The owner of the Parker Lands is contemplating using a private security firm to arrest protesters camped out on the property in Winnipeg’s Fort Garry area.
Kevin Toyne, the lawyer representing two numbered companies that own the partly-wooded plot of land south of downtown said his clients are willing to move against protesters who’ve set up an encampment on the land.
“The plaintiffs have every right just like every other landowner in the province of Manitoba to take reasonable steps to remove them,” Toyne told CBC on Wednesday night, just a few hours before large diesel-powered lights started to shine over protesters.
The owners also installed security signs and large overhead lights in other areas of the property.
The lights are the latest tactic in a bid to get demonstrators off the land following a failed court attempt to have them removed.
The Parker Lands are located south of Taylor Avenue, west of the Jubilee interchange. Gem Equities, a developer connected to the numbered corporations, acquired it in a controversial land swap with the city.
The developer wants to build homes and apartment buildings and has already clear-cut trees on the land, which Jenna Vandal, a Métis-Anishinaabe woman, calls sacred.
Vandal, who didn’t want to be called a protester, but rather a “land defender,” said she’s not intimidated by the lights that now shine on the encampment or threats of arrest.
“We’re not moving.”
Vandal said the core group of 15-20 people camped out on the site have been under constant surveillance by a private security company, which Toyne wouldn’t name.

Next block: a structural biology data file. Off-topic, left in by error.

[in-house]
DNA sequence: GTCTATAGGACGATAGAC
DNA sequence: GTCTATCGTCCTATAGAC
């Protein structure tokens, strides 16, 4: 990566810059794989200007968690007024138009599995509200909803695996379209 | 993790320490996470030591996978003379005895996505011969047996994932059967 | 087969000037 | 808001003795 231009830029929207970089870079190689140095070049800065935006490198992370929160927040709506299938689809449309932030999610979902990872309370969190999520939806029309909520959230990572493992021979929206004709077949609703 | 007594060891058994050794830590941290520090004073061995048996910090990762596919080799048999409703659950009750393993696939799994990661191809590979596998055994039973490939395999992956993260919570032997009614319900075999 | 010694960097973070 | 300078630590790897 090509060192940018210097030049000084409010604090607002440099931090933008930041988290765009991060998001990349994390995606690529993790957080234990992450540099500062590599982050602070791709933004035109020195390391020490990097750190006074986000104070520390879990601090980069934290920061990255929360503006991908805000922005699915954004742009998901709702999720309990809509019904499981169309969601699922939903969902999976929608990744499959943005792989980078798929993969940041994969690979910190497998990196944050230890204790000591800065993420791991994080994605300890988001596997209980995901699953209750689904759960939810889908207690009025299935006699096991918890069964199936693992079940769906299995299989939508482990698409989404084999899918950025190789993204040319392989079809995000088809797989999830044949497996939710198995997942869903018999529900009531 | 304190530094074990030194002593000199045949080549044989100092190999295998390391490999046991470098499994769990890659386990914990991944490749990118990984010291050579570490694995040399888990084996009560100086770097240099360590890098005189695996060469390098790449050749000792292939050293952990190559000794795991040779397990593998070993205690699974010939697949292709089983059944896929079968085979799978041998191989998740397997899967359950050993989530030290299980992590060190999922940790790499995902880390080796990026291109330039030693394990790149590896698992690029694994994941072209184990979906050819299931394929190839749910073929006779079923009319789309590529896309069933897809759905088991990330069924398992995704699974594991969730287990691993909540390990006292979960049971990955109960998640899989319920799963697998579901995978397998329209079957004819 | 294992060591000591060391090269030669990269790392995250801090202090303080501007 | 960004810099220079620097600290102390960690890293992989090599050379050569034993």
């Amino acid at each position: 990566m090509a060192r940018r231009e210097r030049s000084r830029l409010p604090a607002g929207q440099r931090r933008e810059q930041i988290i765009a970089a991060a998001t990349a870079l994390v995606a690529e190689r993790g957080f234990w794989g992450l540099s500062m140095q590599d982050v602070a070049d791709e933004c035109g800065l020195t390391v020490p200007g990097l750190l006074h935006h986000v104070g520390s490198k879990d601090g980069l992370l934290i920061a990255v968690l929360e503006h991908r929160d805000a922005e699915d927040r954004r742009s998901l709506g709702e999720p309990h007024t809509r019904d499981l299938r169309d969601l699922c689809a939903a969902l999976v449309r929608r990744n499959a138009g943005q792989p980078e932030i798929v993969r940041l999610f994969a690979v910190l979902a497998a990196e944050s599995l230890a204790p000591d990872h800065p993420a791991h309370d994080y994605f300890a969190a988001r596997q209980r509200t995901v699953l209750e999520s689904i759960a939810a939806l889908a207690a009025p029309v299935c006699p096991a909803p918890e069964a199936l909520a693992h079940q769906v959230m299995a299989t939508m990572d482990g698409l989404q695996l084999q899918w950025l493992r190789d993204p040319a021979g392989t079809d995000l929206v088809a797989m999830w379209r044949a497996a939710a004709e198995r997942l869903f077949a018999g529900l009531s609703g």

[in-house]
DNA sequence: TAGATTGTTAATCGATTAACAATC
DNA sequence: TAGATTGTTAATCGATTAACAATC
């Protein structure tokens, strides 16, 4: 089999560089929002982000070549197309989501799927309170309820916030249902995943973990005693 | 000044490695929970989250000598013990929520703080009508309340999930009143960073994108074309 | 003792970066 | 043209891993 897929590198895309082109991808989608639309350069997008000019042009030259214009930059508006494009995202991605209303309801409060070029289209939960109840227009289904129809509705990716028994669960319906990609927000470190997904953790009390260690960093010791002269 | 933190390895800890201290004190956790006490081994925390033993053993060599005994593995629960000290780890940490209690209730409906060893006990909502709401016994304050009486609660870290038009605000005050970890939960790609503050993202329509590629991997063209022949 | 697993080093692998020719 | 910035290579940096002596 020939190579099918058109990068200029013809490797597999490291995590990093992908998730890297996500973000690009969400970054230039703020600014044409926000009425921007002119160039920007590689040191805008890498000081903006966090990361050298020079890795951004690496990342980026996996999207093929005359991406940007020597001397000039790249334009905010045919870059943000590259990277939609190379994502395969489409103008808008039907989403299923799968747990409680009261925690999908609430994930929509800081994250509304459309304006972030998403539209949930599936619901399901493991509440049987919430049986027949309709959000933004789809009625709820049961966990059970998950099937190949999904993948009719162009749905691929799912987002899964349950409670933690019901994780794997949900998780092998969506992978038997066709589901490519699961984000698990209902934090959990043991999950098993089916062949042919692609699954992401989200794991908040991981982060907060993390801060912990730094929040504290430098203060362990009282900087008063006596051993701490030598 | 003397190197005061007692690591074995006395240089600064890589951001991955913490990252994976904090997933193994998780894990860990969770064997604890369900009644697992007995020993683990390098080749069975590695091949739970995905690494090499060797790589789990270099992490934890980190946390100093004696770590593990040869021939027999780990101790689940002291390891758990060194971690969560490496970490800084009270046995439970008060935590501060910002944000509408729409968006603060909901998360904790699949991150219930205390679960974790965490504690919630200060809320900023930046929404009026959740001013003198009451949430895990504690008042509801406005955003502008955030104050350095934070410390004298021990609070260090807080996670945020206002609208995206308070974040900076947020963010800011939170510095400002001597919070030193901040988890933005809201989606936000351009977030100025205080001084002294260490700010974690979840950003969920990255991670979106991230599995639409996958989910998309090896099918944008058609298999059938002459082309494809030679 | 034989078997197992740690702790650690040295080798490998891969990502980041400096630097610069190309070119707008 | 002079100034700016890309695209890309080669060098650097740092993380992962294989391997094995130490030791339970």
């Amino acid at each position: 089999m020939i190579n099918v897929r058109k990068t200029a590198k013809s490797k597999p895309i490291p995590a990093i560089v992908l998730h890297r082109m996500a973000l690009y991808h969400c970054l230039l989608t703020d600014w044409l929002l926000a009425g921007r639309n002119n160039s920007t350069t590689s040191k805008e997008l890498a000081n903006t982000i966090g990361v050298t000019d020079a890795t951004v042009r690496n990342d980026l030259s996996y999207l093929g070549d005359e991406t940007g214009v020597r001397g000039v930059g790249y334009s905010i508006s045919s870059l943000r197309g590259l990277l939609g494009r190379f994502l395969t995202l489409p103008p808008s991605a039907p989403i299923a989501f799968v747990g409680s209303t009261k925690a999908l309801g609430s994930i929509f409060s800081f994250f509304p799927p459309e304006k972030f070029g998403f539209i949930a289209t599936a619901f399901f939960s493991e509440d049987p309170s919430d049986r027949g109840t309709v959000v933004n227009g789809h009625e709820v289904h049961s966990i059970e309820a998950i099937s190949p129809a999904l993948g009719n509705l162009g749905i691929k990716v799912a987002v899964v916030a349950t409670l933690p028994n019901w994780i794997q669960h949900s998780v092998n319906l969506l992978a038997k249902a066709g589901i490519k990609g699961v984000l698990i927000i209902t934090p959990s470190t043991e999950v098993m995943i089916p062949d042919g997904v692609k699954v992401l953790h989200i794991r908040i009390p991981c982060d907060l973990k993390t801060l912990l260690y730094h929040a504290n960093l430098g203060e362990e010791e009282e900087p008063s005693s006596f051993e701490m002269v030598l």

“They are watching us. There’s always a man sitting in a van at the end of the road with a camera on us, 24/7 now.”
She said she wants a moratorium on clear cutting until the Manitoba Métis Federation and other Indigenous groups are consulted on how they want to see the land used.
‘Good-faith’ duty to consult
“We just want to see the Indigenous people involved in the conversation on how the land is developed or protected.”
She said she recognizes that the developer has no legal obligation to consult with Indigenous peoples about the land like the Crown would, but said there should be a “good-faith” duty to consult.
“We’re living in the era of reconciliation,” Vandal said adding she wants the City of Winnipeg to get involved in the dispute.
“My job right now is just to protect this land until that happens.”
Lights to shine all night
Toyne wouldn’t say if the lights were brought in so the protesters couldn’t sleep or say what other tactics the security company may employ to get the protesters off the property.
But he said going forward the industrial lights will shine from 9 p.m. through to 6 a.m.
He’s filed a case with the Manitoba Court of Appeal, which he hopes will overrule a judge’s decision to put off ruling on an injection until November.
Toyne’s also launched a lawsuit on behalf of his clients against Vandal and other protesters.